Kevin Peppard There are two people who the Wednesday Journal reported that had some questionable concern's and things seem to have worked out although it was not in a public forum. There was a person running for a local position that could not control releasing another name that I am known for and it was good the person did not win the position since the person lacks the ability to refrain from disclosing information and reacts out of anger. I had a clearance and never released information because it was part of the job. I do not know how they determine a person for a clearance although it worked out. Now with social media, people some times use it instead of the old fashion very reliable gossip. I know what you wrote is not gossip although you may have been given a bigger audience if you submitted an opinion piece to the Wednesday Journal, and also asked why at the high school a person is still able to be employed by the school when it conflicts with the school's policy. I did not mean to make you seem like a gossiper, it is just finding the right place to express your concerns that may be better handled before moving it to social media

Kevin Peppard  

Posted: December 8th, 2019 11:57 PM

Tommy McCoy: I don't expect the High School to do anything. I just think the voters should know the background of who's on the ballot. He's got a lot of baggage. So do I, but I'm not arrogant enough to run for Congress.

Tommy McCoy  

Posted: December 8th, 2019 9:06 PM

Kevin Peppard You remind me of the next door neighbor who has to tell all they know. The only thing that is important would be if a person is influencing student's in a way that does not conform with what the school requires from adult's. If you want your information to be useful, then take it up with the school because you may have some thing that the school should address to the parent's of the student's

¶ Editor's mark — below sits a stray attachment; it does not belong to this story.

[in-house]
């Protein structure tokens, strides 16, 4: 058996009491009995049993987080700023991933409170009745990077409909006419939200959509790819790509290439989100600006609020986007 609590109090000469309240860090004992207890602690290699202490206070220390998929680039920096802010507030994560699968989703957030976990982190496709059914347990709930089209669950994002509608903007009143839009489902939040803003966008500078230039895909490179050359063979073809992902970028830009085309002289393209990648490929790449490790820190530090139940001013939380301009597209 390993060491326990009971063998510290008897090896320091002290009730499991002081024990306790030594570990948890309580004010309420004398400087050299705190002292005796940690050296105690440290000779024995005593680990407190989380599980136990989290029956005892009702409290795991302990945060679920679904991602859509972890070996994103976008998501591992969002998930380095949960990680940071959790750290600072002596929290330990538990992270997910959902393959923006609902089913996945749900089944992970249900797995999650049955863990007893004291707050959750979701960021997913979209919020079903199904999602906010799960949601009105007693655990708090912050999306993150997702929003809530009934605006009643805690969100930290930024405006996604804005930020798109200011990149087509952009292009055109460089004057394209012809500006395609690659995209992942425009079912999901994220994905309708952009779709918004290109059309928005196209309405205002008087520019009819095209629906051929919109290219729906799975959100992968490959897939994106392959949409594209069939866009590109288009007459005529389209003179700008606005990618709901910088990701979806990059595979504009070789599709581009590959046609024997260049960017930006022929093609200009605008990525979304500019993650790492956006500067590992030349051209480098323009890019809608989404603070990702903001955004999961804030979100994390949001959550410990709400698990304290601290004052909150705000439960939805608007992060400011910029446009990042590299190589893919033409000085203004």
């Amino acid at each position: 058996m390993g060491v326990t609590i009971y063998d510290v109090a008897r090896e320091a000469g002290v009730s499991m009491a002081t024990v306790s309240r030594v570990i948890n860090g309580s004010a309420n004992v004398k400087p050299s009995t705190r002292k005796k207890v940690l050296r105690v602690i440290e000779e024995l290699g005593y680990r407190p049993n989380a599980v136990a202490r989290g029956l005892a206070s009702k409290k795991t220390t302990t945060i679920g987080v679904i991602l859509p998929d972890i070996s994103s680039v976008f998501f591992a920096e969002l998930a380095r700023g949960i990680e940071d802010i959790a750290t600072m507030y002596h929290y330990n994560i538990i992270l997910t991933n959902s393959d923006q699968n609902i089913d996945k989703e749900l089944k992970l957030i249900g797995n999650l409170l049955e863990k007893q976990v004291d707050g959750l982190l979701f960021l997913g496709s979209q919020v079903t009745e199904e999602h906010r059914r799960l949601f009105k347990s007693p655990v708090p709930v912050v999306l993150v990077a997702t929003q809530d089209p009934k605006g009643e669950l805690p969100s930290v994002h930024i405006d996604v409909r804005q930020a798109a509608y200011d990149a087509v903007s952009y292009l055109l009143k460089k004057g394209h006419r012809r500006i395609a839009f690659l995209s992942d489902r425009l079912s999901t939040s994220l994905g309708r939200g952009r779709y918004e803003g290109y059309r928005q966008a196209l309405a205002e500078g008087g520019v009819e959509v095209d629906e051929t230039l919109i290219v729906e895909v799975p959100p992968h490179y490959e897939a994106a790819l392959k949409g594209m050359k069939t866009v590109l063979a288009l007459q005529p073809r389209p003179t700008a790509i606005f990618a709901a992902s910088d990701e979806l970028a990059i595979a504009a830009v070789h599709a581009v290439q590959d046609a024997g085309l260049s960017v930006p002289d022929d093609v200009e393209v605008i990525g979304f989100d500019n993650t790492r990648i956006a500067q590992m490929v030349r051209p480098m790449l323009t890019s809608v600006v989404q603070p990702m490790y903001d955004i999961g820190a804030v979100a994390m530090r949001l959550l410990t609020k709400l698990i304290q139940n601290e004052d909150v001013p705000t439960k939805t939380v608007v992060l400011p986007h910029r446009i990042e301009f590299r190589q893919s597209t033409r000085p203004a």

Kevin Peppard from Oak Park  

Posted: December 8th, 2019 6:01 PM

@Tom MacMillan: Why not name names? This isn't some secret of his -- it's part of his campaign materials, and meant to be seen. It's Anthony Clark, leader of the Suburban Unity Alliance (which has reporting problems with the IRS) and a Special Ed teacher at OPRF, where twice, as reported in this paper, he has had his teaching duties temporarily suspended. And yes, he's seeking the Democratic Party nomination for the 7th Illinois District in the U.S. House of Representatives. Can you picture him sitting in on a classified intelligence briefing re the Chinese , Russian, Iranians or North Koreans? "Why can't we all just get along?"

Tom MacMillan from OAK PARK  

Posted: December 8th, 2019 10:54 AM

An employee of our High School, who is running for Congress, has a political facebook page covered with his thoughts on this subject. His extremely public quotes include, "Cannabis can be a gateway to empowerment!". His quote in the Sun Times says, ""Cannabis has always been there for me throughout my life". He is certainly free to feel that way, it is legal soon and he is an adult, but if he is being paid to be in a teacher role model figure at OPRF it is a pretty mixed message. Maybe the "gap" is between smokers and non-smokers.